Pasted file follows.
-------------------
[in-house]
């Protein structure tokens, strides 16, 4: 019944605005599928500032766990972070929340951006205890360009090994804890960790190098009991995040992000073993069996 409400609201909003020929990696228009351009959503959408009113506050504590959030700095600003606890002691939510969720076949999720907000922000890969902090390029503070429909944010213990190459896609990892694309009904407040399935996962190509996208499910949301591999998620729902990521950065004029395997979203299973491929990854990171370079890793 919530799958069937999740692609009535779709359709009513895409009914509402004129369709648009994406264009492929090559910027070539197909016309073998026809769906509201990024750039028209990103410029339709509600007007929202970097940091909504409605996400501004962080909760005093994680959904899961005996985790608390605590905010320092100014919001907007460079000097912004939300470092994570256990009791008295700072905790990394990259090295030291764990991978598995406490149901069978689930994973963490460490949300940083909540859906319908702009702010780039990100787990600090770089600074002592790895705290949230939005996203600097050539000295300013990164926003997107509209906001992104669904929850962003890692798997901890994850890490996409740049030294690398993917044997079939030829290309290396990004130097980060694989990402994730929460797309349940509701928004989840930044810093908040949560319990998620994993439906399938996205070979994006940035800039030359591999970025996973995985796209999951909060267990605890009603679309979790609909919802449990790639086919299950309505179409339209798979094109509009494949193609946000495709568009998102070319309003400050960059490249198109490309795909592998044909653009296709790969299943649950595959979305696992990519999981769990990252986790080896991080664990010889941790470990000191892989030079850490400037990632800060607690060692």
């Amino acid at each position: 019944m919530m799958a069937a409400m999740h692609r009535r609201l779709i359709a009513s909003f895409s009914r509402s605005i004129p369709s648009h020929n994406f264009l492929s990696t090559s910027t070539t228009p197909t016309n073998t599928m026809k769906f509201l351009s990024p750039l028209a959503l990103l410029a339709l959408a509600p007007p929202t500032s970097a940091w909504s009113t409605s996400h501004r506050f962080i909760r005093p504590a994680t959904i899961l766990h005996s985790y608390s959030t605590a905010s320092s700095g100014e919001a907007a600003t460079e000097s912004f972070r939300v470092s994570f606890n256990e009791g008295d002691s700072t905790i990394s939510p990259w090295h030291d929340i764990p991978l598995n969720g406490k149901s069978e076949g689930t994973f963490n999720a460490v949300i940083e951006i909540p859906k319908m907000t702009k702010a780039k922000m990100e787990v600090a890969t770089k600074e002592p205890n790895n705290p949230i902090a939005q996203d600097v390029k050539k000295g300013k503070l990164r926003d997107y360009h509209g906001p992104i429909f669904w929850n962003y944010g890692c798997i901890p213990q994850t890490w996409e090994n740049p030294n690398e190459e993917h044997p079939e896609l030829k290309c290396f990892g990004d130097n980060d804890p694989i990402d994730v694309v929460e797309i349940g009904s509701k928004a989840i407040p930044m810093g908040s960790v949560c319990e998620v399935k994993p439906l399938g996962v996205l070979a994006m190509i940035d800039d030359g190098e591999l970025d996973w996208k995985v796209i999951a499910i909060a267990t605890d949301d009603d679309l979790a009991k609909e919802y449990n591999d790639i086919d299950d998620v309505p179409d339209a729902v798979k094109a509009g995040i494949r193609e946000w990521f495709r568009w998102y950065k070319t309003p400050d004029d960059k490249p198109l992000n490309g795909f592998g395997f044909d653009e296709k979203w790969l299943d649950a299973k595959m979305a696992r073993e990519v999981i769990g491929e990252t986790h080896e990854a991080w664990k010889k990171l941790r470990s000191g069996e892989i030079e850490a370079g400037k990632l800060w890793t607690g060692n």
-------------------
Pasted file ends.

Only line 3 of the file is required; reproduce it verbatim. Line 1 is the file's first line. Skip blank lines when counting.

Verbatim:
């Amino acid at each position: 019944m919530m799958a069937a409400m999740h692609r009535r609201l779709i359709a009513s909003f895409s009914r509402s605005i004129p369709s648009h020929n994406f264009l492929s990696t090559s910027t070539t228009p197909t016309n073998t599928m026809k769906f509201l351009s990024p750039l028209a959503l990103l410029a339709l959408a509600p007007p929202t500032s970097a940091w909504s009113t409605s996400h501004r506050f962080i909760r005093p504590a994680t959904i899961l766990h005996s985790y608390s959030t605590a905010s320092s700095g100014e919001a907007a600003t460079e000097s912004f972070r939300v470092s994570f606890n256990e009791g008295d002691s700072t905790i990394s939510p990259w090295h030291d929340i764990p991978l598995n969720g406490k149901s069978e076949g689930t994973f963490n999720a460490v949300i940083e951006i909540p859906k319908m907000t702009k702010a780039k922000m990100e787990v600090a890969t770089k600074e002592p205890n790895n705290p949230i902090a939005q996203d600097v390029k050539k000295g300013k503070l990164r926003d997107y360009h509209g906001p992104i429909f669904w929850n962003y944010g890692c798997i901890p213990q994850t890490w996409e090994n740049p030294n690398e190459e993917h044997p079939e896609l030829k290309c290396f990892g990004d130097n980060d804890p694989i990402d994730v694309v929460e797309i349940g009904s509701k928004a989840i407040p930044m810093g908040s960790v949560c319990e998620v399935k994993p439906l399938g996962v996205l070979a994006m190509i940035d800039d030359g190098e591999l970025d996973w996208k995985v796209i999951a499910i909060a267990t605890d949301d009603d679309l979790a009991k609909e919802y449990n591999d790639i086919d299950d998620v309505p179409d339209a729902v798979k094109a509009g995040i494949r193609e946000w990521f495709r568009w998102y950065k070319t309003p400050d004029d960059k490249p198109l992000n490309g795909f592998g395997f044909d653009e296709k979203w790969l299943d649950a299973k595959m979305a696992r073993e990519v999981i769990g491929e990252t986790h080896e990854a991080w664990k010889k990171l941790r470990s000191g069996e892989i030079e850490a370079g400037k990632l800060w890793t607690g060692n």